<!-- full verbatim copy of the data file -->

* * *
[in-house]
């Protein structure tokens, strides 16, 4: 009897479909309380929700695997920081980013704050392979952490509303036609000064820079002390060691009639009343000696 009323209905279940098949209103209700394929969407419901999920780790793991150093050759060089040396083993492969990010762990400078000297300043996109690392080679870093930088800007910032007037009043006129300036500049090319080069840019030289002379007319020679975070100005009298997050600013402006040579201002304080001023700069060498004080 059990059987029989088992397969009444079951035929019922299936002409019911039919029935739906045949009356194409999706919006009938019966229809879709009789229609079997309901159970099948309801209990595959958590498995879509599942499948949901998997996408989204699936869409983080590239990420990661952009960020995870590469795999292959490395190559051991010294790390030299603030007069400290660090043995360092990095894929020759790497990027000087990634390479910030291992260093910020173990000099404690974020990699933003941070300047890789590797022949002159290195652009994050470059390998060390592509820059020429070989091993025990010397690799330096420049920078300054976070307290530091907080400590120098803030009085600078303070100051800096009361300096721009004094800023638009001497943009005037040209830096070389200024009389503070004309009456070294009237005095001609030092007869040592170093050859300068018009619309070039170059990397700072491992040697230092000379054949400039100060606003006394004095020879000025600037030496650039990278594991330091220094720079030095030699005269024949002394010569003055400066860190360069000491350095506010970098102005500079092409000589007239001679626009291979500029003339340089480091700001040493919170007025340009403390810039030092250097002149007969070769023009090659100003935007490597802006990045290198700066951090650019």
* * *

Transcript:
[in-house]
């Protein structure tokens, strides 16, 4: 009897479909309380929700695997920081980013704050392979952490509303036609000064820079002390060691009639009343000696 009323209905279940098949209103209700394929969407419901999920780790793991150093050759060089040396083993492969990010762990400078000297300043996109690392080679870093930088800007910032007037009043006129300036500049090319080069840019030289002379007319020679975070100005009298997050600013402006040579201002304080001023700069060498004080 059990059987029989088992397969009444079951035929019922299936002409019911039919029935739906045949009356194409999706919006009938019966229809879709009789229609079997309901159970099948309801209990595959958590498995879509599942499948949901998997996408989204699936869409983080590239990420990661952009960020995870590469795999292959490395190559051991010294790390030299603030007069400290660090043995360092990095894929020759790497990027000087990634390479910030291992260093910020173990000099404690974020990699933003941070300047890789590797022949002159290195652009994050470059390998060390592509820059020429070989091993025990010397690799330096420049920078300054976070307290530091907080400590120098803030009085600078303070100051800096009361300096721009004094800023638009001497943009005037040209830096070389200024009389503070004309009456070294009237005095001609030092007869040592170093050859300068018009619309070039170059990397700072491992040697230092000379054949400039100060606003006394004095020879000025600037030496650039990278594991330091220094720079030095030699005269024949002394010569003055400066860190360069000491350095506010970098102005500079092409000589007239001679626009291979500029003339340089480091700001040493919170007025340009403390810039030092250097002149007969070769023009090659100003935007490597802006990045290198700066951090650019």